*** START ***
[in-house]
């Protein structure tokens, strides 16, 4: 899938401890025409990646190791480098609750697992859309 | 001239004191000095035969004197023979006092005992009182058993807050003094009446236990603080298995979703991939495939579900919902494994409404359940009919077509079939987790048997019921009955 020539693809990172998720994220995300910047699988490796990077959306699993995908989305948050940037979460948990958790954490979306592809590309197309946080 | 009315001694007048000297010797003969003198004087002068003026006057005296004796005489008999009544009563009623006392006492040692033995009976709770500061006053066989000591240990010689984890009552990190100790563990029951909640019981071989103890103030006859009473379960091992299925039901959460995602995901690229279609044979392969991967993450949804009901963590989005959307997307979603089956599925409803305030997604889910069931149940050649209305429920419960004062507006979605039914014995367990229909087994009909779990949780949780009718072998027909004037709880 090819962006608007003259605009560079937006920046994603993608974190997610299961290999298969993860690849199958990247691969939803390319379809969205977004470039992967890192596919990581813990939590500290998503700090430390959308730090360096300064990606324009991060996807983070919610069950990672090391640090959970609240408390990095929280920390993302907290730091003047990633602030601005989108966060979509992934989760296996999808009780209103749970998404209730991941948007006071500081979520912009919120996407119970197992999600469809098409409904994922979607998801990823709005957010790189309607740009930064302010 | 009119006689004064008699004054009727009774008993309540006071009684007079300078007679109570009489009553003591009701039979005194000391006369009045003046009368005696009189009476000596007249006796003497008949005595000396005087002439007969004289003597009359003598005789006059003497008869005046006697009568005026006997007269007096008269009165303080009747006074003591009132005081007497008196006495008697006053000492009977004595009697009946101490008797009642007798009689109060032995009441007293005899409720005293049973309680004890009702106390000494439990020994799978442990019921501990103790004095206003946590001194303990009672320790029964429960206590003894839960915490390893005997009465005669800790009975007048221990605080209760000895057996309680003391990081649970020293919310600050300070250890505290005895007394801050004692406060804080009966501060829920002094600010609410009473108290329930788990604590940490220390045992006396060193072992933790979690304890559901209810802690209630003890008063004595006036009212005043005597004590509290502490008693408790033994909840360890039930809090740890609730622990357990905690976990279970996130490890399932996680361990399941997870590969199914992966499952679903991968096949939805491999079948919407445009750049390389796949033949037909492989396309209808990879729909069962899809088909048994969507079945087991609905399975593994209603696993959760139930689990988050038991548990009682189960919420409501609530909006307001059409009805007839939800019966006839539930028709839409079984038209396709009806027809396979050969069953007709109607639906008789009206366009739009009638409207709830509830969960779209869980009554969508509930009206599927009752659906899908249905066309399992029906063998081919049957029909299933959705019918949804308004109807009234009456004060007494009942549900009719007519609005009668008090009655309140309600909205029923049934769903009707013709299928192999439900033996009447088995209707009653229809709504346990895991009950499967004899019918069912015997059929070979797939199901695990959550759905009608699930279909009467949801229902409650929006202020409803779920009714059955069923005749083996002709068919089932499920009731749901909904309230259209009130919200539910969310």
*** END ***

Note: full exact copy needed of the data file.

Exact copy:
[in-house]
């Protein structure tokens, strides 16, 4: 899938401890025409990646190791480098609750697992859309 | 001239004191000095035969004197023979006092005992009182058993807050003094009446236990603080298995979703991939495939579900919902494994409404359940009919077509079939987790048997019921009955 020539693809990172998720994220995300910047699988490796990077959306699993995908989305948050940037979460948990958790954490979306592809590309197309946080 | 009315001694007048000297010797003969003198004087002068003026006057005296004796005489008999009544009563009623006392006492040692033995009976709770500061006053066989000591240990010689984890009552990190100790563990029951909640019981071989103890103030006859009473379960091992299925039901959460995602995901690229279609044979392969991967993450949804009901963590989005959307997307979603089956599925409803305030997604889910069931149940050649209305429920419960004062507006979605039914014995367990229909087994009909779990949780949780009718072998027909004037709880 090819962006608007003259605009560079937006920046994603993608974190997610299961290999298969993860690849199958990247691969939803390319379809969205977004470039992967890192596919990581813990939590500290998503700090430390959308730090360096300064990606324009991060996807983070919610069950990672090391640090959970609240408390990095929280920390993302907290730091003047990633602030601005989108966060979509992934989760296996999808009780209103749970998404209730991941948007006071500081979520912009919120996407119970197992999600469809098409409904994922979607998801990823709005957010790189309607740009930064302010 | 009119006689004064008699004054009727009774008993309540006071009684007079300078007679109570009489009553003591009701039979005194000391006369009045003046009368005696009189009476000596007249006796003497008949005595000396005087002439007969004289003597009359003598005789006059003497008869005046006697009568005026006997007269007096008269009165303080009747006074003591009132005081007497008196006495008697006053000492009977004595009697009946101490008797009642007798009689109060032995009441007293005899409720005293049973309680004890009702106390000494439990020994799978442990019921501990103790004095206003946590001194303990009672320790029964429960206590003894839960915490390893005997009465005669800790009975007048221990605080209760000895057996309680003391990081649970020293919310600050300070250890505290005895007394801050004692406060804080009966501060829920002094600010609410009473108290329930788990604590940490220390045992006396060193072992933790979690304890559901209810802690209630003890008063004595006036009212005043005597004590509290502490008693408790033994909840360890039930809090740890609730622990357990905690976990279970996130490890399932996680361990399941997870590969199914992966499952679903991968096949939805491999079948919407445009750049390389796949033949037909492989396309209808990879729909069962899809088909048994969507079945087991609905399975593994209603696993959760139930689990988050038991548990009682189960919420409501609530909006307001059409009805007839939800019966006839539930028709839409079984038209396709009806027809396979050969069953007709109607639906008789009206366009739009009638409207709830509830969960779209869980009554969508509930009206599927009752659906899908249905066309399992029906063998081919049957029909299933959705019918949804308004109807009234009456004060007494009942549900009719007519609005009668008090009655309140309600909205029923049934769903009707013709299928192999439900033996009447088995209707009653229809709504346990895991009950499967004899019918069912015997059929070979797939199901695990959550759905009608699930279909009467949801229902409650929006202020409803779920009714059955069923005749083996002709068919089932499920009731749901909904309230259209009130919200539910969310």